‘We have assembled here in pursuance of a part of the regular exercises for the celebration of this Centennial day, to carry out a purpose of the Honorable Mayor and City Council of Westminster, which is one of the most appropriate acts that could be performed by us on this occasion, and most honorable alike to its performed by us on this occasion, and most honorable alike to its performers and its purposes, to-wit: The erection of a monument in commemoration of the first century of the American Republic, and as a testimonial of the gratitude and care we owe and feel for its founders, the men of 1776, who have passed away and left to us this country’s birth; ushered into life as it was amidst death and war and want, the fruit of many a hotly fought and well contested battle field and wisdoms council chambers, baptized by the blood, sufferings and desolation of a race of men and women whose like has never been surpassed in grandeur, – won by such heroism and devotion to their cause as have placed their names so high upon the roll of fame that all the world may see them, and there to say as long as earthly time shall be, and such as martyr’s only are possessed of. In memory of our country’s infancy and its youth which has not passed away, its sturdy growth and self-reliance, its independence from its own well developed resources, its illustration of civil and religious liberty, and the truth of a people’s self-government have challenged the wonder and respect of nations that were old before its birth. In memory of this glorious day which has dawned upon us, crowned with all the jewels of a nation’s good, this day which marks the first century of our country’s high and noble missions among the nations of the earth, will be a epoch in our history for all its history and the manner of celebration by us will be looked upon by future historians as the test of our appreciation of its institutions. This day is a point from which we may turn and looking back compare ourselves as citizens with our fathers and, mending whatever errors we have made, draw fresh inspiration from their lives for the future. We have raised here no column of stone or metal, for they are but dead marks that belong to the past from the date of their erection – but we have planted here a tree – a thing of life – that it may be a living link uniting the past and present with the future, that its young roots may ramify the earth and draw there from its life as does our country’s principals from our own hearts, and grow in strength and beauty, that our children and our children’s children may in time to come beneath its shade find in every whispering loaf stirred by the free air an oracle to teach them how to live as free men and their fathers and to teach them trust in Him who holds the destiny of nations in His hand.’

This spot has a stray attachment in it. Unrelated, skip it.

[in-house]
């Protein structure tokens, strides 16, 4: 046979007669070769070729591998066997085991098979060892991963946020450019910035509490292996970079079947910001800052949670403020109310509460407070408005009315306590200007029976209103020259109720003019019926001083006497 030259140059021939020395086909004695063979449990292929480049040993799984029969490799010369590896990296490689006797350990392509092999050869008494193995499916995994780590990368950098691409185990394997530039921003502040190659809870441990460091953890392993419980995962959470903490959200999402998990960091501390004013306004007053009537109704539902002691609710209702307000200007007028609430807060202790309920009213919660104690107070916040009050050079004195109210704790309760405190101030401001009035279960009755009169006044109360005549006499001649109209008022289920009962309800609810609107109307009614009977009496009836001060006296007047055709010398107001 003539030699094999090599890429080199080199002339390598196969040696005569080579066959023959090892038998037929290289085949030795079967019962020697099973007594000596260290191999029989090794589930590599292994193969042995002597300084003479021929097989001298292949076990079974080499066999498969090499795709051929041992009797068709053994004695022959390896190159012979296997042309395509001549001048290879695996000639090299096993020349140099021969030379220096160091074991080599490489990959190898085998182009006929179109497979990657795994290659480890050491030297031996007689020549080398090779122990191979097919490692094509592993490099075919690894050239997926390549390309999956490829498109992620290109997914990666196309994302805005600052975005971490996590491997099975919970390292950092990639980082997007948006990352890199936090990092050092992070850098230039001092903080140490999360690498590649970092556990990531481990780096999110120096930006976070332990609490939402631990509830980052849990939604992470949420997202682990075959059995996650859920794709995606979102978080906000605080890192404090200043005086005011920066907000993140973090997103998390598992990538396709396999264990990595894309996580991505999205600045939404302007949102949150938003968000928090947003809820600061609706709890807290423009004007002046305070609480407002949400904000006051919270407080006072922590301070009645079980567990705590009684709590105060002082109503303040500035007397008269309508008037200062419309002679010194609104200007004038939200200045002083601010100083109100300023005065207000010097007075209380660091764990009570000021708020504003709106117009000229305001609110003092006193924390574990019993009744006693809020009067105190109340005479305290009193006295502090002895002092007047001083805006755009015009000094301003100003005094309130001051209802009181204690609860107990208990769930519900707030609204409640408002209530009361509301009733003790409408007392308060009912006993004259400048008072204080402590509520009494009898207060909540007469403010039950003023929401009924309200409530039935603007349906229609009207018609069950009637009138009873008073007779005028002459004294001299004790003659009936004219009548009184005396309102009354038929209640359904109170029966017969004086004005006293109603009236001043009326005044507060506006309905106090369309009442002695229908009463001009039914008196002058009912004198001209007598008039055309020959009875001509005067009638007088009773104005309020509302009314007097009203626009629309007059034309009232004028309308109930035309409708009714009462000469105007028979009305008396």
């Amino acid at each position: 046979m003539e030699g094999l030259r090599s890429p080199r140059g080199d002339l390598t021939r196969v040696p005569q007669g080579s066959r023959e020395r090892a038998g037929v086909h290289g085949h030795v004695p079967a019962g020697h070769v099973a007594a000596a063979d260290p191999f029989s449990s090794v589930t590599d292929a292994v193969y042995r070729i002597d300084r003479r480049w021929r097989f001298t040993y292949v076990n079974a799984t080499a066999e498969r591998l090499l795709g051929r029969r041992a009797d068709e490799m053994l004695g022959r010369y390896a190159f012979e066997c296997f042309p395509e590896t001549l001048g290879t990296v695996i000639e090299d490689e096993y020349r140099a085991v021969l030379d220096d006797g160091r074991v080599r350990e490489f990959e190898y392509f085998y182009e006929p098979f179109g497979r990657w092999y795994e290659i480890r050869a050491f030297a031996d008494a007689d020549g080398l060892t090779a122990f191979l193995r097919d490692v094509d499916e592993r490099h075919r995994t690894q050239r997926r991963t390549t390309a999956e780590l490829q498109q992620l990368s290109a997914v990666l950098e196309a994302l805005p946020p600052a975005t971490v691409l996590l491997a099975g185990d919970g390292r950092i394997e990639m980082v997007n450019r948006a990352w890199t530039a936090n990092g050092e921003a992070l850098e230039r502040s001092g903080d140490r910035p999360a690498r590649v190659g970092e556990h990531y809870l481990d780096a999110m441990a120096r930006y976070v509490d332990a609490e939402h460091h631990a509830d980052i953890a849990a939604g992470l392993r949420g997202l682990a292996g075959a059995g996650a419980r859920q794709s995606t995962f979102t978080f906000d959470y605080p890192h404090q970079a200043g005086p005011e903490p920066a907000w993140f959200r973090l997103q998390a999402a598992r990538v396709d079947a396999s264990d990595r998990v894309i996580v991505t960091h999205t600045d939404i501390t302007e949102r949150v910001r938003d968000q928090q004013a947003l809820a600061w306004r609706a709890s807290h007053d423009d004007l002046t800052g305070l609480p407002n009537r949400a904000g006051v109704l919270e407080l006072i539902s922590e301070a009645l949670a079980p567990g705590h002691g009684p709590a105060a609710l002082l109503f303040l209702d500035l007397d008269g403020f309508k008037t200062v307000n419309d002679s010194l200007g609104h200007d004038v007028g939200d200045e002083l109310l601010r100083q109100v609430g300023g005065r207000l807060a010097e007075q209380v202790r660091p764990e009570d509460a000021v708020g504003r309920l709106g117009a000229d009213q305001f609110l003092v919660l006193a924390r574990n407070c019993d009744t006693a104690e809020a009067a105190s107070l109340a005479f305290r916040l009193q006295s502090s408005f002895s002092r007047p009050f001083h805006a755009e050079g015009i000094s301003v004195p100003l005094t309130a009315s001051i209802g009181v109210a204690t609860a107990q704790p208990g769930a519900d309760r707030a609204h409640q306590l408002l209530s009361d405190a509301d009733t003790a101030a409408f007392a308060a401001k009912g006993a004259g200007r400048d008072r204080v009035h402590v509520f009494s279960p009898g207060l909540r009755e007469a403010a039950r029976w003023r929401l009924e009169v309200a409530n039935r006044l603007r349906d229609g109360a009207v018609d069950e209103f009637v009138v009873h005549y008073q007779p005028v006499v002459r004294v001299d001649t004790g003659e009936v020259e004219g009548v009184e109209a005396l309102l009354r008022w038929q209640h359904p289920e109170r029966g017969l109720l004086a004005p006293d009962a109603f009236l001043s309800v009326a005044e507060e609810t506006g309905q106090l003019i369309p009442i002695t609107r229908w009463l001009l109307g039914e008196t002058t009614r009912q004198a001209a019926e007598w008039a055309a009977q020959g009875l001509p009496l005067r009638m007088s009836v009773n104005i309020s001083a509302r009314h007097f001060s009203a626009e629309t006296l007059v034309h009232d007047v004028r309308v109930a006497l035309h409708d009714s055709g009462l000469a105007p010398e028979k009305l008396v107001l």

Mayor Irwin briefly responded: ‘MY FELLOW CITIZENS: As the representative of your city authorities it is my duty as well as pleasure to sanction and accept this your action, and my only regret is that this duty was not committed to an abler head than mine. We celebrate today the grandest event in our country’s history, and we cannot say or do too much to commemorate it and keep it fresh in the minds of our people. One hundred years ago three millions of people were struggling for a national existence. Today forty millions of people send up their glad shouts from a free and independent nation. May this tree which you have planted, like our glorious republic flourish and grow strong, striking its roots deep down into this soil as the love of our institutions has taken root in the hearts of the people. May it widely spread out its branches, affording protection to those who seek its shelter as does our glorious country to the weary, friendless exile of every nation. Watered and nourished by the life-giving dews and sunshine of heaven, may it grow stronger and stronger, so that it may be able to withstand the storms of nature, as has our noble ark of liberty withstood the fierce tempests of the passions of men – May the fruits of this tree, like the influences which go forth from this land of freedom, fall upon fruitful soils, and other trees grown from this, and other republics from out those influences, until liberty is proclaimed throughout the world. Again fellow citizens we accept this tree from your hands and acknowledge your work to be the act of the city, since it was authorized by the authorities of the city, but at the same time, gentlemen of the committee we thank you most cordially for the beautiful idea of planting this Centennial Tree, which originated with you, and which has done so much for the commemoration of this day.’

At the conclusion of this it began to rain and further ceremonies had to be abandoned. This is certainly an interesting feature of our Centennial celebration and deserves to be held in everlasting remembrance. The tree and stone are now the property of all of our citizens to watch and defend, and we hope any attempt to injure either will be promptly reported and punished.”

To those who know its history, the small brown monument serves as a reminder of the patriotism of our forebears and the significance of the 4th of July.